Scott Eric Catalano likes this.
  14. Gregg

    Gregg TrainBoard Member

    237
    308
    18
    I think that the nature of connectivity of an HHT would in part be based on the scope of the functionality in the HHT. If the HHT has buttons that allows it to select the cab address and/or the register (in DCC++), and other sufficient functions so that it can be used on a standalone basis, then it can be connected directly to the serial port or via the Ethernet to Base Station. It would simply generate appropriate <t> throttle commands and control the trains.

    But if the idea is to create a limited HHT that is pre-programmed by some other interface for how it is configured, then to operate the railroad you would still need a separate "main" interface --- JMRI, WiThrottle, or DCC++ Controller. If DCC++ Base Station is configured to utilize the serial port, then other serial connections are blocked (but see caveat below***), and you would need to run the HHT through an independent connection to the main interface. That interface would be responsible for responding to HHT requests and funnel them to the Base Station. But if Base Station is configured for WiFi or Ethernet (through a router) than the HHT can connect directly to Base Station and a separate interface would not be needed to negotiate the HHT commands (though it would still be needed to provide full functionality to run the railroad). For example, when I connect Base Station using an Ethernet Shield through a wireless router, I can use two instances of DCC++ Controller on two different computers at the same time --- both interfaces automatically update based on the commands generated by either. But neither Controller is actually aware of the others existence. If an HHT were added to the mix, it could simply generate its own throttle commands, send them directly to Base Station, and the other interfaces would update accordingly.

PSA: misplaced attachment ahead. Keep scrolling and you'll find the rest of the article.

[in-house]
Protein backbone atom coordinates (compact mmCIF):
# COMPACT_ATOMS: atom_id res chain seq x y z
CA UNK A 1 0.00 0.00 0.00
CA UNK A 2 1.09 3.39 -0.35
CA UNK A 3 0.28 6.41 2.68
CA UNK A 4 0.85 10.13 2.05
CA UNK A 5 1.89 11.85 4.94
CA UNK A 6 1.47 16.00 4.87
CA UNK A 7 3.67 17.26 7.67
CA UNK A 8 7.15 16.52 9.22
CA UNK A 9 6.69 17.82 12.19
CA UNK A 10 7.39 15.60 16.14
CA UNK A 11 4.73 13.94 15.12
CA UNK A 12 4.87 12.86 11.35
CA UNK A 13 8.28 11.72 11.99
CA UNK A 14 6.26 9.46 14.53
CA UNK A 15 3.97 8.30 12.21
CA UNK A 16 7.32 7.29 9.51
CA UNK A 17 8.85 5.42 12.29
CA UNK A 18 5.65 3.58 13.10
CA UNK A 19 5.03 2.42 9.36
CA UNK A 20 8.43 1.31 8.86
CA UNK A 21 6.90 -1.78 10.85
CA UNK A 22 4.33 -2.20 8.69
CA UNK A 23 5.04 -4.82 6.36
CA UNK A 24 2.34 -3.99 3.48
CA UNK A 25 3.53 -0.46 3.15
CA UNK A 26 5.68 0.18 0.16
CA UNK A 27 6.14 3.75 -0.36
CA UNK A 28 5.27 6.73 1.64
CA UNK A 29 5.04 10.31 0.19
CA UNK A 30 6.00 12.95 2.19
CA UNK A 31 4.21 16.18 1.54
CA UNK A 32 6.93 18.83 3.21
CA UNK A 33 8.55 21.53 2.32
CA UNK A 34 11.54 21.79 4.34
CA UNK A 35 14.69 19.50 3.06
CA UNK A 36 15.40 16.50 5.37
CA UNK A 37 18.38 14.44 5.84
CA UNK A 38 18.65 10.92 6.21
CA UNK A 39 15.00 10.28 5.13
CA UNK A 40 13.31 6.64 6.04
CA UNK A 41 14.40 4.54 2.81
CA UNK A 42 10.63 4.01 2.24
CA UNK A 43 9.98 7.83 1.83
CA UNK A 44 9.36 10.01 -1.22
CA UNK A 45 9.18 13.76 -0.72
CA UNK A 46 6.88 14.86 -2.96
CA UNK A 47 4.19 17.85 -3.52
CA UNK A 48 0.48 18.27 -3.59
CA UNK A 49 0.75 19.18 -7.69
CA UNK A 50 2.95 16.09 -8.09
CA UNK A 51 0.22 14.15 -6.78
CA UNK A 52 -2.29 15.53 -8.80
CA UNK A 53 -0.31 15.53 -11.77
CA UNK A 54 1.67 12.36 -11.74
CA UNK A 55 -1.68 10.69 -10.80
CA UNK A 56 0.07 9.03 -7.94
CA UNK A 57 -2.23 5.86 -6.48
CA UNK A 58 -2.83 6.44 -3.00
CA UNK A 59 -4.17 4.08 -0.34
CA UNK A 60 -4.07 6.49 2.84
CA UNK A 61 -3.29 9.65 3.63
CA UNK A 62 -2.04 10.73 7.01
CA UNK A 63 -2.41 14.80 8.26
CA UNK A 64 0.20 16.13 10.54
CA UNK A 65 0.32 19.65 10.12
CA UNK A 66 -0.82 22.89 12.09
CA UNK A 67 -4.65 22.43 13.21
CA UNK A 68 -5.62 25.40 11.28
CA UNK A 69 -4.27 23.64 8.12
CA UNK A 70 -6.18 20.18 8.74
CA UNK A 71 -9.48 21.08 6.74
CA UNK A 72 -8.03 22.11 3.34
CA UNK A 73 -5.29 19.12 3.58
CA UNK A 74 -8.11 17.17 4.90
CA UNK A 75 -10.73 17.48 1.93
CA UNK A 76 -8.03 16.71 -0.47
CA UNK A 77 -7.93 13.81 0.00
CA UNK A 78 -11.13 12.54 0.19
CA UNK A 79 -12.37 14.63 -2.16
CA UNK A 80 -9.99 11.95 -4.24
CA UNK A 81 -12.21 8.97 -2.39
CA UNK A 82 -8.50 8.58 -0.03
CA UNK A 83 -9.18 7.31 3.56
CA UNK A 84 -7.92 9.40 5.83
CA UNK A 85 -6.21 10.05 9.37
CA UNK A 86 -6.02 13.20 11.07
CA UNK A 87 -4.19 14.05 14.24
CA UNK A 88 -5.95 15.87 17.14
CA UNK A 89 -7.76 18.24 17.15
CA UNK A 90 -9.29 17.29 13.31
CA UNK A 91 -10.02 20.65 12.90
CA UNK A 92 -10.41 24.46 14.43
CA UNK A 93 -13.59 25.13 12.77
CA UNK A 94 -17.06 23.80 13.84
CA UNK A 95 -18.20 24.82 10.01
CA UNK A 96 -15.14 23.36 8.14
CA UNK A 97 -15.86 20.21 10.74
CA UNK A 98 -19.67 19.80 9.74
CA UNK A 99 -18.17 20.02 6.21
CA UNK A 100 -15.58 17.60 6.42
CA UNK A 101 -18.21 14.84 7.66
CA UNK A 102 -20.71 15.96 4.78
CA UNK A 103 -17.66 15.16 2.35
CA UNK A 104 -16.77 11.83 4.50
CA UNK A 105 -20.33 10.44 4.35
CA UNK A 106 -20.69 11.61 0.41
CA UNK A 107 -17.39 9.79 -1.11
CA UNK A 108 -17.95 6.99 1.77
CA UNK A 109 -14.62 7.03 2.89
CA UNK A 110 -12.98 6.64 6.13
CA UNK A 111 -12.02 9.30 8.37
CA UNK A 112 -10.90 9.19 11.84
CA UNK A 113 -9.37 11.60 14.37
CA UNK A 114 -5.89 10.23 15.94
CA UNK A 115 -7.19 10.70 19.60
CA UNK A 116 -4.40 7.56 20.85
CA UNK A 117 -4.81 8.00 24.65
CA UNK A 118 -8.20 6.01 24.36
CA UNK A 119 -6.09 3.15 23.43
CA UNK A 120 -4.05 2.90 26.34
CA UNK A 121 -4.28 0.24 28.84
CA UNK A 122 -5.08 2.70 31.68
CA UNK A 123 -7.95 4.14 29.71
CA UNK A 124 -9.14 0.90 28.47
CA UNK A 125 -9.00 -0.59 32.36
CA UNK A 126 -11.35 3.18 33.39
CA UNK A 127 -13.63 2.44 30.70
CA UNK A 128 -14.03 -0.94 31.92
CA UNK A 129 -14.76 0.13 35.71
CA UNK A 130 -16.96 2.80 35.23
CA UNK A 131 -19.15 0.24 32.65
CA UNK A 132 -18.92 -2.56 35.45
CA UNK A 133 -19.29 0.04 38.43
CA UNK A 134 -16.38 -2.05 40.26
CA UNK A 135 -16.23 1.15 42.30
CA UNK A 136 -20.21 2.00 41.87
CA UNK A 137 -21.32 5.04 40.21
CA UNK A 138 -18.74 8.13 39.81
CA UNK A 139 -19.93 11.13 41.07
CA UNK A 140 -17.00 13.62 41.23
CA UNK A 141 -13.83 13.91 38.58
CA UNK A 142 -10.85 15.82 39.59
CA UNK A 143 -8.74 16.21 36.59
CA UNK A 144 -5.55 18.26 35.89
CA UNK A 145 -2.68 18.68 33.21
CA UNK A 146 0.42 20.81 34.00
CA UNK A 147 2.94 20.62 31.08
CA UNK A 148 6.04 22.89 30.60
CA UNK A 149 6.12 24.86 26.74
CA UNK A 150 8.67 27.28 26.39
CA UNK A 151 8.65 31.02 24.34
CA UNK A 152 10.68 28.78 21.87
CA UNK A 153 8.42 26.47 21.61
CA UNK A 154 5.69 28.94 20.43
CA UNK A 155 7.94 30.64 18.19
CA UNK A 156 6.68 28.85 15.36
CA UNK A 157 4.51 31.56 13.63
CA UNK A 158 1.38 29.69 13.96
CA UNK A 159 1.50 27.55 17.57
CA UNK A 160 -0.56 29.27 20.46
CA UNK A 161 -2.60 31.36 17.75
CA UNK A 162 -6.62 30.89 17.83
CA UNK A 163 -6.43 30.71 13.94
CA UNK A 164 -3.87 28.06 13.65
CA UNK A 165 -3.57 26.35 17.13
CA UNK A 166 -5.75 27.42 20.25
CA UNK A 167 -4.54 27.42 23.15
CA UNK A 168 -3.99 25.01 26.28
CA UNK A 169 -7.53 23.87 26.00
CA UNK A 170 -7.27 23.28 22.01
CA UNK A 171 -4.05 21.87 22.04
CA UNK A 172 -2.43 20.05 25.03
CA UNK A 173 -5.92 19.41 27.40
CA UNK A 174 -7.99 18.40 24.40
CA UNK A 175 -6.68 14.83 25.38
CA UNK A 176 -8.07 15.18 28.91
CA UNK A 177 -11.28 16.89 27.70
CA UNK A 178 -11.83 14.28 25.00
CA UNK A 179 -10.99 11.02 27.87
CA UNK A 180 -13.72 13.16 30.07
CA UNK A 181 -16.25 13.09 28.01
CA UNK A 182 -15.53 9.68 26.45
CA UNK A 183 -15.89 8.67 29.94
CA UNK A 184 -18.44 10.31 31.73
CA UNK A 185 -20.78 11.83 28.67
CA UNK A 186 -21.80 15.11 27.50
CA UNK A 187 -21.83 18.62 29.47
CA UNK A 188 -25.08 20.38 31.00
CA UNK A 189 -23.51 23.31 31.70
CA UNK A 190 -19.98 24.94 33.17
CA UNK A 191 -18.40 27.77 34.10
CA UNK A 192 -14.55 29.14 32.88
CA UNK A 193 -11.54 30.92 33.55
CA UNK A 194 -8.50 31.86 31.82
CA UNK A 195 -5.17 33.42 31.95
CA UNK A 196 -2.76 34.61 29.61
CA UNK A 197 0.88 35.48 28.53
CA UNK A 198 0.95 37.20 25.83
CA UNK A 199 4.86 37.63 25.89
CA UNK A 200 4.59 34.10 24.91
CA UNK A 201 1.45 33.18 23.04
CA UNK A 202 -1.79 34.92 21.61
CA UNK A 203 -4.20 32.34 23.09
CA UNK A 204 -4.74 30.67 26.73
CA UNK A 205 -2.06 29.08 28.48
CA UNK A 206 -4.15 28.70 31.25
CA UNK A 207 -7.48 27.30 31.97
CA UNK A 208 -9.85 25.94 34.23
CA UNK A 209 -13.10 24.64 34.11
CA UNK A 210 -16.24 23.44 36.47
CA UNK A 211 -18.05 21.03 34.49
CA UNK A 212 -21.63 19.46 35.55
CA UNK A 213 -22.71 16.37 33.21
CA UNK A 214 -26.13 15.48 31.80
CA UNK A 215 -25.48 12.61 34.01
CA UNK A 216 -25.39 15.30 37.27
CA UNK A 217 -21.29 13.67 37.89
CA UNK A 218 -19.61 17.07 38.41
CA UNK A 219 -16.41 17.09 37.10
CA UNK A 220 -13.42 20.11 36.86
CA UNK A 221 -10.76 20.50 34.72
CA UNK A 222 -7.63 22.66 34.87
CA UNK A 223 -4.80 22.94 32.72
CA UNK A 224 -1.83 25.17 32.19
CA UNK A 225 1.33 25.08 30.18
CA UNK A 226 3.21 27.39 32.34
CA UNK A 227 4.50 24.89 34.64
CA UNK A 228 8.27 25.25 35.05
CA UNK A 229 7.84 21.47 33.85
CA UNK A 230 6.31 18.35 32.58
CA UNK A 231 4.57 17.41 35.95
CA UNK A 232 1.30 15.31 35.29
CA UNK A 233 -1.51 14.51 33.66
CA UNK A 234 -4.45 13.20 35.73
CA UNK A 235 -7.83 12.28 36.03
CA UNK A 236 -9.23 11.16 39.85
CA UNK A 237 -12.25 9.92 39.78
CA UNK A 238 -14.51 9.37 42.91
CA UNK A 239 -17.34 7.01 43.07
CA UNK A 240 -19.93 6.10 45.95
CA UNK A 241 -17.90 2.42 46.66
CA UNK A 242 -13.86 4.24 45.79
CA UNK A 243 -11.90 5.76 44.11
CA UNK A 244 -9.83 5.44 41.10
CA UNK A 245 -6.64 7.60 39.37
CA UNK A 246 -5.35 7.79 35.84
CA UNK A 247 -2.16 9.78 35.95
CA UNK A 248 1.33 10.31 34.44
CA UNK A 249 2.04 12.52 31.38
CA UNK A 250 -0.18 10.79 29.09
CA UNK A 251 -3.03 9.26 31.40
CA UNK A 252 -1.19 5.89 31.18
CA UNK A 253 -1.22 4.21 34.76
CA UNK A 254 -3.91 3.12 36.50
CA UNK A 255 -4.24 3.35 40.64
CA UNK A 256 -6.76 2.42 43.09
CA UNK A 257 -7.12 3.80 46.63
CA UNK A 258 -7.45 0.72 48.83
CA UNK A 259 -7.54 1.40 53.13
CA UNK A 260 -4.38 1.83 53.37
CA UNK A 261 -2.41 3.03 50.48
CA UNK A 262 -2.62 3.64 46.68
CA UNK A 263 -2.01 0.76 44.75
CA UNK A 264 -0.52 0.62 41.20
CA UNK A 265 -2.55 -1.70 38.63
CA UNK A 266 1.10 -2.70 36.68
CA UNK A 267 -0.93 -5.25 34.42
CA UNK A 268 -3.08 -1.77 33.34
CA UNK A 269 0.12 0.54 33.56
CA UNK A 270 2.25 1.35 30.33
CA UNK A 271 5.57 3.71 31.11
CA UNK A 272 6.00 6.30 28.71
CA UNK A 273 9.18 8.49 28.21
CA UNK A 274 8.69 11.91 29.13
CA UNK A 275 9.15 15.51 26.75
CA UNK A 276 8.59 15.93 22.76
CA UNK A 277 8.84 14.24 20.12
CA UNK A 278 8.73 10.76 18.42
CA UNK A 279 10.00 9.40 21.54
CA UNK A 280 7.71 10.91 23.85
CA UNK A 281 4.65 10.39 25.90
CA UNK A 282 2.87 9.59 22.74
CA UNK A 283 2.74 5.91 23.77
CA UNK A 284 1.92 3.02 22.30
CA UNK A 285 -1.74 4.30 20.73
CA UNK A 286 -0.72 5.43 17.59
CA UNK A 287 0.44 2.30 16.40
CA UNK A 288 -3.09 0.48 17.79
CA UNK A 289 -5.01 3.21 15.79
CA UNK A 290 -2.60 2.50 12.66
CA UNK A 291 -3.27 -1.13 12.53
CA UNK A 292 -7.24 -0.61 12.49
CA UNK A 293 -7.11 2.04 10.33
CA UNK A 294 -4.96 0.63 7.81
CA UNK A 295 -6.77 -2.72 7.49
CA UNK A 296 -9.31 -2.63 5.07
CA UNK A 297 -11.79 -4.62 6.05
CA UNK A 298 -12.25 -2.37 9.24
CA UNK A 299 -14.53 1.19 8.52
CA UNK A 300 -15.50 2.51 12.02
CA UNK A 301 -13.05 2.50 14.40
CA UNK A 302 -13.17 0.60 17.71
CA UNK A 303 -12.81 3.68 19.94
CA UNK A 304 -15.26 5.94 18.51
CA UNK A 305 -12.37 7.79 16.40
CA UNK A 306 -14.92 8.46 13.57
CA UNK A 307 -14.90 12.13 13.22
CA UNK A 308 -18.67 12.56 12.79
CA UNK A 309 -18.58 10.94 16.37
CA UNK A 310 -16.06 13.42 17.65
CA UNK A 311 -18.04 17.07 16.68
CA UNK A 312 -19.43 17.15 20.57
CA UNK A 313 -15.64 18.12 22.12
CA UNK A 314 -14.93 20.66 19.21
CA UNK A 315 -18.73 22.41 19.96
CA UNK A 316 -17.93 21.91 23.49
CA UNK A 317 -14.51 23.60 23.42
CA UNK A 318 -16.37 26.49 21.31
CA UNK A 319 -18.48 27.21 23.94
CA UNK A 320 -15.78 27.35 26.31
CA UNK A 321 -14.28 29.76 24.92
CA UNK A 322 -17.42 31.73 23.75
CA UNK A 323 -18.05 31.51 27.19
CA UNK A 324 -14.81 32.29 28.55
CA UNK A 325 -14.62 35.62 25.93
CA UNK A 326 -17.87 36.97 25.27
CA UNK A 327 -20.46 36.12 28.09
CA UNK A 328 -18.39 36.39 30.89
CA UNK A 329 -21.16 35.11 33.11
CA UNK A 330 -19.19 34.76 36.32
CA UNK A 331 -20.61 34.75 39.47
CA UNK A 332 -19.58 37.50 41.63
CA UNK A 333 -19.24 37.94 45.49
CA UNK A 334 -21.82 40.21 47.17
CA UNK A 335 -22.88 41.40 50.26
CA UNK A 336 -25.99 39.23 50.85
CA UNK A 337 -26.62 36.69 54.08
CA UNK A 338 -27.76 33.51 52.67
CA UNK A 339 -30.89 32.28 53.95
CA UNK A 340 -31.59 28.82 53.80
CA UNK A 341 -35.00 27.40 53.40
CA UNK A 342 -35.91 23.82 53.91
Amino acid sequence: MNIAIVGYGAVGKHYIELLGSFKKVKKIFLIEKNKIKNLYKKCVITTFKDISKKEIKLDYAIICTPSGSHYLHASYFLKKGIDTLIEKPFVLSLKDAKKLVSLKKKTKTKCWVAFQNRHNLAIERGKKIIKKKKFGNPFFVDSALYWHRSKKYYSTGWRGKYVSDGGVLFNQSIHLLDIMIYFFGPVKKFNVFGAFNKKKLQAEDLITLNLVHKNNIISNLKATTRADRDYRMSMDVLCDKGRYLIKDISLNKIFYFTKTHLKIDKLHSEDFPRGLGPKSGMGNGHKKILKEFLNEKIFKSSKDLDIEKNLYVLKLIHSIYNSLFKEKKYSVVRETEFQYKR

In this mode, the HHT would need to know the register of the throttle to be controlled and the IP address of the Base Station. If the HHT were based on a small Arduino board that had a serial connection, it could be directly configured with this information by a separate JRMI module (or simply a new function in DCC++ Controller). Once configured you'd remove the serial cable and would connect wirelessly to the Base Station.